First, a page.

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The Mouth: The best patios in the Columbia-Pacific

When weather’s heating, outdoor eating beats indoor seating

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The Mouth of the Columbia



Published on July 3, 2018 2:39PM

Last changed on July 3, 2018 2:43PM

Diners enjoy Bridgewater Bistro’s deck overlooking the Columbia River in Astoria.

Erick Bengel photo

Diners enjoy Bridgewater Bistro’s deck overlooking the Columbia River in Astoria.

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Patrons of The Bistro restaurant in Cannon Beach who bring their dogs with them have a menu of their own to choose from. Owner/chef Jack Stevenson decided to offer gourmet dog food as an option in the already canine-friendly community.

Colin Murphey photo

Patrons of The Bistro restaurant in Cannon Beach who bring their dogs with them have a menu of their own to choose from. Owner/chef Jack Stevenson decided to offer gourmet dog food as an option in the already canine-friendly community.

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Alas, the longest day of the year has come and gone. Summer solstice was June 21. Sunsets are now in retreat. But let the shortening of our glorious and all-too-brief summer days serve as a reminder: soak them up.

Do it with picnics and BBQs. Champagne, cheese and strawberries. Burgers, brats and beer. Do it with walks on the beach, by laying in the sun, by slowing down time. Squeeze them by blowing off work, taking a long lunch and turning off your phone.

And, of course, do it by eating — outside.

City by city, here are some of the best patios. If I’ve left any out — and I’m sure I have — let me know!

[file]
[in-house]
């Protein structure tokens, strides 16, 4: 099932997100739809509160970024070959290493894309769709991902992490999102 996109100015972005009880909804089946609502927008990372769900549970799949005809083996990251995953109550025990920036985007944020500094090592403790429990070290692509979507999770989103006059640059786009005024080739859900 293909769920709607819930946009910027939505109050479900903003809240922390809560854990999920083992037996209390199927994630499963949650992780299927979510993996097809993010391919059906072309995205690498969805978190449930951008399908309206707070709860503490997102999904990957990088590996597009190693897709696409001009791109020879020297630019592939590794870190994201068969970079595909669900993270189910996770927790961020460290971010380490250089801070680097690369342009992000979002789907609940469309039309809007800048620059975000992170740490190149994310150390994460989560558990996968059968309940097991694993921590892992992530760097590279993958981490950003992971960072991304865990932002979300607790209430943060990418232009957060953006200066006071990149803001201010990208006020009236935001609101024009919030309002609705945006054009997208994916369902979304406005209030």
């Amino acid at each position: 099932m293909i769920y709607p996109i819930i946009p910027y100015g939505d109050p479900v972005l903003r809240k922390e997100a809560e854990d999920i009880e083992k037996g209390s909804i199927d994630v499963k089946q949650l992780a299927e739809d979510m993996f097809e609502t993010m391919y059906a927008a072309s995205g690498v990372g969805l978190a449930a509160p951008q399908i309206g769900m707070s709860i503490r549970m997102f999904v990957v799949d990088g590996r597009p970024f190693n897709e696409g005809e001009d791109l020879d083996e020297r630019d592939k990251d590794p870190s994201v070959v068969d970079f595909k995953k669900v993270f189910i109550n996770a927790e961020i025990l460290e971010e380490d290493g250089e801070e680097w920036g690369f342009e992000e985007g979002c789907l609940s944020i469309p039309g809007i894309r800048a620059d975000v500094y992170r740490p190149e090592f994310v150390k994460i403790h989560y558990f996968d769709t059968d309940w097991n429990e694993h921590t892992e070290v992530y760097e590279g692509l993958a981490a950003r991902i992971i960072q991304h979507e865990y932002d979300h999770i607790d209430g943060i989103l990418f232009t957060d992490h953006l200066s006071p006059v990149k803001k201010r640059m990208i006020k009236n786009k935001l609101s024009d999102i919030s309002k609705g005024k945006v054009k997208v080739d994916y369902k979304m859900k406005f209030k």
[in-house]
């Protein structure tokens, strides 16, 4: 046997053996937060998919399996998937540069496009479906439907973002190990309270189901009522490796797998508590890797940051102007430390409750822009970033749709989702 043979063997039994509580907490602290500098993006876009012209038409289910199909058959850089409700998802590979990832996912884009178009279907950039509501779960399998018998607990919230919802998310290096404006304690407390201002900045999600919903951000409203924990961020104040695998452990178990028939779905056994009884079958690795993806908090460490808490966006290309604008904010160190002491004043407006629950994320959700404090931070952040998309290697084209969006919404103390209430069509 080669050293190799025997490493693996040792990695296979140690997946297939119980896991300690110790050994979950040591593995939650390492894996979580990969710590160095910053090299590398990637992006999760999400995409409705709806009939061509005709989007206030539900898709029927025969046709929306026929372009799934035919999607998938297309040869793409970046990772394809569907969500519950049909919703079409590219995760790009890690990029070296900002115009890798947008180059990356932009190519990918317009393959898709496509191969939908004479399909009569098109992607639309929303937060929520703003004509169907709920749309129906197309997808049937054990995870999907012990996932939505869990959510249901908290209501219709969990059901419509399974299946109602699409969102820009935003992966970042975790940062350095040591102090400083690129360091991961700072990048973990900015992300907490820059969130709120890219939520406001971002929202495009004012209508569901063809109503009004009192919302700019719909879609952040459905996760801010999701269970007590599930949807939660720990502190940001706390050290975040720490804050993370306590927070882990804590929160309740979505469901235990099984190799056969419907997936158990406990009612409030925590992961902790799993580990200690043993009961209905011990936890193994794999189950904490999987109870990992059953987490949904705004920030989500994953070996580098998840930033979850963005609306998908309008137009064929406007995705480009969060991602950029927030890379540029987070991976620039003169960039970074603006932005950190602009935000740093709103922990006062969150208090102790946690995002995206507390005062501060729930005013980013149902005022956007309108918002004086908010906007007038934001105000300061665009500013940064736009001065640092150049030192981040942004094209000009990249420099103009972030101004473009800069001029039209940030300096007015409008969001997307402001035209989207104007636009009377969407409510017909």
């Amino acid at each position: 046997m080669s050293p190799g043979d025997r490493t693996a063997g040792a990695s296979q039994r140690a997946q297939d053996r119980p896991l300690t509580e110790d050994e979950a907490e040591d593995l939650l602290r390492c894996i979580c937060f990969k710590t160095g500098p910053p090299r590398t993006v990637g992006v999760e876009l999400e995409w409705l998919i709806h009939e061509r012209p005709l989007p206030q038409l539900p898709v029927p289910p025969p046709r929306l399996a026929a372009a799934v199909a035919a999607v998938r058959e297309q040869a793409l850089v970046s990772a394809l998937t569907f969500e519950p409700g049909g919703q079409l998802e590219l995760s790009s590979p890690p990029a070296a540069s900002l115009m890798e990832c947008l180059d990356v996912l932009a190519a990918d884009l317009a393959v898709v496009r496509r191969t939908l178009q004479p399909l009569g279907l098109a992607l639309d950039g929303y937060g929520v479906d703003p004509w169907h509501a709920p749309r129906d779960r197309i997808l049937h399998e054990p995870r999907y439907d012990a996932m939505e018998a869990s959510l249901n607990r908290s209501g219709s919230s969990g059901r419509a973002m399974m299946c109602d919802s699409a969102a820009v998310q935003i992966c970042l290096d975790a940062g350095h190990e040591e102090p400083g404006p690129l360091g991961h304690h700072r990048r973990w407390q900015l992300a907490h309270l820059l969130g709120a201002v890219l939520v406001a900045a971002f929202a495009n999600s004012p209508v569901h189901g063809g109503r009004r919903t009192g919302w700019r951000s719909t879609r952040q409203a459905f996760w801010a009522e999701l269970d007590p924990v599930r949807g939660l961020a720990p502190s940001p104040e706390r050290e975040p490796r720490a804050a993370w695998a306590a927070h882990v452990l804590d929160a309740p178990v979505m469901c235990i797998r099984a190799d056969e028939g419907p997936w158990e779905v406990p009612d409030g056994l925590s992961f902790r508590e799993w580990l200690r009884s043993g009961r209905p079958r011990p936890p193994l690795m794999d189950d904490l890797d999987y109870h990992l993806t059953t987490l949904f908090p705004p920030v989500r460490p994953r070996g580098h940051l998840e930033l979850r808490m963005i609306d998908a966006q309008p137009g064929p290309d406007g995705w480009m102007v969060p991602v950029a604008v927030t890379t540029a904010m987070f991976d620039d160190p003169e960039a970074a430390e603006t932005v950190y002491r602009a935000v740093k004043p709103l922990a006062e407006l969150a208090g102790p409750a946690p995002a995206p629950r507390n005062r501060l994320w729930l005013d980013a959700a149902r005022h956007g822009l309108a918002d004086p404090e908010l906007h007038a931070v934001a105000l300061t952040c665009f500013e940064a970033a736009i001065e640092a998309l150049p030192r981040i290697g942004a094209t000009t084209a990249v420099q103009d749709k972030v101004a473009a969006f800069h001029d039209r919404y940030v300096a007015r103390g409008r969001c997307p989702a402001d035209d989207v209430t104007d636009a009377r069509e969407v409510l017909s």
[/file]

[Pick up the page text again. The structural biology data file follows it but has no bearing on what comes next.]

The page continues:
Surprisingly few restaurants on the entire North Coast have ocean views. Of those that do, even fewer have outdoor seating. I get it, to a point; the wind can be a beast. But on the right day, little compares to the luxury of being waited on beachside.

To that end, the Wayfarer Restaurant & Lounge’s patio is the only game in town where the food competes with the view.

While the rest lack such proximity, there are plenty of restaurants in Cannon Beach where you can enjoy an afternoon in the sun.

The Bistro’s bricked, green patio offers a measure of secluded peace and elevated happy-hour snacks. The Cannon Beach Hardware & Public House’s outdoor seating, tucked around its south side, is shielded from the wind and the perfect place to share laughs, beers, wings and calamari.

While the Driftwood Restaurant & Lounge’s deck is hardly secluded — it is, rather, the epicenter of Cannon Beach’s tourist bustle — the gas fire pit warms revelers late into the night.

On the Tolovana end of town, Surfcrest Market and Pizza has a grassy backyard with picnic tables that’s great for kids. Plus, you can bring food and drinks from the market out there, too. Across the street there’s the deck at the Warren House, where I recently found myself wishing I’d brought a hat to go along with the under-the-radar good chicken sandwich. Keep an eye out for that chubby seagull though … he’s not shy.


As I mentioned, restaurants with ocean views are bewilderingly rare in these parts. You can probably count them on one hand — at least if you don’t count the views where you have to crane your neck. Among the few is Maggie’s on the Prom, and from what I hear, chef Jason Lancaster has the place humming.

While it’s not quite as close to the water, you can certainly still hear the surf at U Street Pub & Eatery. U Street gets points not only for the neat details of their sandwiches and the spiciness of their clams, but for being nestled off Seaside’s beaten path.

U Street (the street), which dead ends at the ocean, is a respite in a town with a tendency to feel clogged. But if you do happen to find yourself in the vicinity of Broadway Street’s thrumming tourist magnet, Seaside Brewing Company is the spot for a burger and beer in the sun, especially if the upstairs deck is open. It’s like poking your head above the clouds.